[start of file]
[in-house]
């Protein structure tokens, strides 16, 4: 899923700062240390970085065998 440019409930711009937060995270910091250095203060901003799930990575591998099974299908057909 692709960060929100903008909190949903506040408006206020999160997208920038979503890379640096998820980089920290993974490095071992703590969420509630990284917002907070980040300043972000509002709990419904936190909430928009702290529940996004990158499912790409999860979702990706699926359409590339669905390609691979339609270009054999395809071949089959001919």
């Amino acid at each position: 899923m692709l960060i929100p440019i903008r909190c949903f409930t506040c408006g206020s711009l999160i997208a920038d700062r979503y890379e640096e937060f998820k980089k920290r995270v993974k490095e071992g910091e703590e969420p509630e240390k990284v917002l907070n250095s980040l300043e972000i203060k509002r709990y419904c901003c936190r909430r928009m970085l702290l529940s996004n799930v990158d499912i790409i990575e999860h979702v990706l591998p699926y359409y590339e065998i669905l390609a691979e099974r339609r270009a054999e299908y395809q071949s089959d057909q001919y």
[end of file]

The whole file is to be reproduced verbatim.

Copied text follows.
[in-house]
């Protein structure tokens, strides 16, 4: 899923700062240390970085065998 440019409930711009937060995270910091250095203060901003799930990575591998099974299908057909 692709960060929100903008909190949903506040408006206020999160997208920038979503890379640096998820980089920290993974490095071992703590969420509630990284917002907070980040300043972000509002709990419904936190909430928009702290529940996004990158499912790409999860979702990706699926359409590339669905390609691979339609270009054999395809071949089959001919």
């Amino acid at each position: 899923m692709l960060i929100p440019i903008r909190c949903f409930t506040c408006g206020s711009l999160i997208a920038d700062r979503y890379e640096e937060f998820k980089k920290r995270v993974k490095e071992g910091e703590e969420p509630e240390k990284v917002l907070n250095s980040l300043e972000i203060k509002r709990y419904c901003c936190r909430r928009m970085l702290l529940s996004n799930v990158d499912i790409i990575e999860h979702v990706l591998p699926y359409y590339e065998i669905l390609a691979e099974r339609r270009a054999e299908y395809q071949s089959d057909q001919y």